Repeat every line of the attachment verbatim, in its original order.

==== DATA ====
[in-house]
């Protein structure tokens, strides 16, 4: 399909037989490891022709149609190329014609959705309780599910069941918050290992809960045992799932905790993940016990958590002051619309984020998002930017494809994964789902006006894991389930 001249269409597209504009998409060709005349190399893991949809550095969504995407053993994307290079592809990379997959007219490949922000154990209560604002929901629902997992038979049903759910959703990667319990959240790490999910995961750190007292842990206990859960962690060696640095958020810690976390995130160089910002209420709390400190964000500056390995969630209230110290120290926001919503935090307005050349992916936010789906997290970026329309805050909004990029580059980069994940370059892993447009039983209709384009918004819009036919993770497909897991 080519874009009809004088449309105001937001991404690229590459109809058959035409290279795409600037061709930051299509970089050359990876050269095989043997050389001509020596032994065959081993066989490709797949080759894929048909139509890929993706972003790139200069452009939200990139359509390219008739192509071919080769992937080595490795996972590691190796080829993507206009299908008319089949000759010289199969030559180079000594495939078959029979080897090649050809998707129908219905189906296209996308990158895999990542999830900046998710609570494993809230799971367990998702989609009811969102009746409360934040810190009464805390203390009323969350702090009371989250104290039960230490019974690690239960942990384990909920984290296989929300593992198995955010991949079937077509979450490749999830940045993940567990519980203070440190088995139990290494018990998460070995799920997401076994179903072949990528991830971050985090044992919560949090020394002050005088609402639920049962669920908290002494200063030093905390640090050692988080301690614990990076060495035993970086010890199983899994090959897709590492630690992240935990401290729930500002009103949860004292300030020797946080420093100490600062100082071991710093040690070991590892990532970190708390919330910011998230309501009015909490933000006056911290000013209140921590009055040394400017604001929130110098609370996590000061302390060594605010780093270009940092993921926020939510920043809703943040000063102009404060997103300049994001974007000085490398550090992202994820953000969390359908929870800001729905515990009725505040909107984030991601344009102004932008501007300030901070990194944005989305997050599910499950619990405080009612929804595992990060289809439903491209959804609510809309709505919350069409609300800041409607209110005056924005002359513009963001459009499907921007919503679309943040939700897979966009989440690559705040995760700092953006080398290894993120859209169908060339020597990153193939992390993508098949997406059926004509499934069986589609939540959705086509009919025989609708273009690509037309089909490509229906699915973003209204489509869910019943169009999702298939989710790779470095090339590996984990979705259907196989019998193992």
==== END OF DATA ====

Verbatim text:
[in-house]
């Protein structure tokens, strides 16, 4: 399909037989490891022709149609190329014609959705309780599910069941918050290992809960045992799932905790993940016990958590002051619309984020998002930017494809994964789902006006894991389930 001249269409597209504009998409060709005349190399893991949809550095969504995407053993994307290079592809990379997959007219490949922000154990209560604002929901629902997992038979049903759910959703990667319990959240790490999910995961750190007292842990206990859960962690060696640095958020810690976390995130160089910002209420709390400190964000500056390995969630209230110290120290926001919503935090307005050349992916936010789906997290970026329309805050909004990029580059980069994940370059892993447009039983209709384009918004819009036919993770497909897991 080519874009009809004088449309105001937001991404690229590459109809058959035409290279795409600037061709930051299509970089050359990876050269095989043997050389001509020596032994065959081993066989490709797949080759894929048909139509890929993706972003790139200069452009939200990139359509390219008739192509071919080769992937080595490795996972590691190796080829993507206009299908008319089949000759010289199969030559180079000594495939078959029979080897090649050809998707129908219905189906296209996308990158895999990542999830900046998710609570494993809230799971367990998702989609009811969102009746409360934040810190009464805390203390009323969350702090009371989250104290039960230490019974690690239960942990384990909920984290296989929300593992198995955010991949079937077509979450490749999830940045993940567990519980203070440190088995139990290494018990998460070995799920997401076994179903072949990528991830971050985090044992919560949090020394002050005088609402639920049962669920908290002494200063030093905390640090050692988080301690614990990076060495035993970086010890199983899994090959897709590492630690992240935990401290729930500002009103949860004292300030020797946080420093100490600062100082071991710093040690070991590892990532970190708390919330910011998230309501009015909490933000006056911290000013209140921590009055040394400017604001929130110098609370996590000061302390060594605010780093270009940092993921926020939510920043809703943040000063102009404060997103300049994001974007000085490398550090992202994820953000969390359908929870800001729905515990009725505040909107984030991601344009102004932008501007300030901070990194944005989305997050599910499950619990405080009612929804595992990060289809439903491209959804609510809309709505919350069409609300800041409607209110005056924005002359513009963001459009499907921007919503679309943040939700897979966009989440690559705040995760700092953006080398290894993120859209169908060339020597990153193939992390993508098949997406059926004509499934069986589609939540959705086509009919025989609708273009690509037309089909490509229906699915973003209204489509869910019943169009999702298939989710790779470095090339590996984990979705259907196989019998193992």